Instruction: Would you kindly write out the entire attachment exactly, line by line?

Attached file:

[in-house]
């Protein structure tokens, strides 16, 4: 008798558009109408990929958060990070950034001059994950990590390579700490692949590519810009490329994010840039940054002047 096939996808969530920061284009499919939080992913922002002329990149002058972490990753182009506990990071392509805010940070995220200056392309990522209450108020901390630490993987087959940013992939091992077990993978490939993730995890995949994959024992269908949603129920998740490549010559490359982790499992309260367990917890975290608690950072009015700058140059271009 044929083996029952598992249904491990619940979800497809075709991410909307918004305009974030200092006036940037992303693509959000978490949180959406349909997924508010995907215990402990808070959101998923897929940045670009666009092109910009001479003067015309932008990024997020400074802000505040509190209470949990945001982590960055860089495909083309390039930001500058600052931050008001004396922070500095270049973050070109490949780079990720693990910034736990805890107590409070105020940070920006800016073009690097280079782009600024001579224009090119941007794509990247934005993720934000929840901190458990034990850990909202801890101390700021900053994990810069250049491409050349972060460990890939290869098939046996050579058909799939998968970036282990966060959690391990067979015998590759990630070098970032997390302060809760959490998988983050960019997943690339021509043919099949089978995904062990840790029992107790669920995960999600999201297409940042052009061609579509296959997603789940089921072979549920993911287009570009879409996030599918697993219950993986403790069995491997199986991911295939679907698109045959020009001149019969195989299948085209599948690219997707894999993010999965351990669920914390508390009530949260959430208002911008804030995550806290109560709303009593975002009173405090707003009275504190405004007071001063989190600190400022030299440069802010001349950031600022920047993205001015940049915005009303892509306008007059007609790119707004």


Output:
[in-house]
């Protein structure tokens, strides 16, 4: 008798558009109408990929958060990070950034001059994950990590390579700490692949590519810009490329994010840039940054002047 096939996808969530920061284009499919939080992913922002002329990149002058972490990753182009506990990071392509805010940070995220200056392309990522209450108020901390630490993987087959940013992939091992077990993978490939993730995890995949994959024992269908949603129920998740490549010559490359982790499992309260367990917890975290608690950072009015700058140059271009 044929083996029952598992249904491990619940979800497809075709991410909307918004305009974030200092006036940037992303693509959000978490949180959406349909997924508010995907215990402990808070959101998923897929940045670009666009092109910009001479003067015309932008990024997020400074802000505040509190209470949990945001982590960055860089495909083309390039930001500058600052931050008001004396922070500095270049973050070109490949780079990720693990910034736990805890107590409070105020940070920006800016073009690097280079782009600024001579224009090119941007794509990247934005993720934000929840901190458990034990850990909202801890101390700021900053994990810069250049491409050349972060460990890939290869098939046996050579058909799939998968970036282990966060959690391990067979015998590759990630070098970032997390302060809760959490998988983050960019997943690339021509043919099949089978995904062990840790029992107790669920995960999600999201297409940042052009061609579509296959997603789940089921072979549920993911287009570009879409996030599918697993219950993986403790069995491997199986991911295939679907698109045959020009001149019969195989299948085209599948690219997707894999993010999965351990669920914390508390009530949260959430208002911008804030995550806290109560709303009593975002009173405090707003009275504190405004007071001063989190600190400022030299440069802010001349950031600022920047993205001015940049915005009303892509306008007059007609790119707004």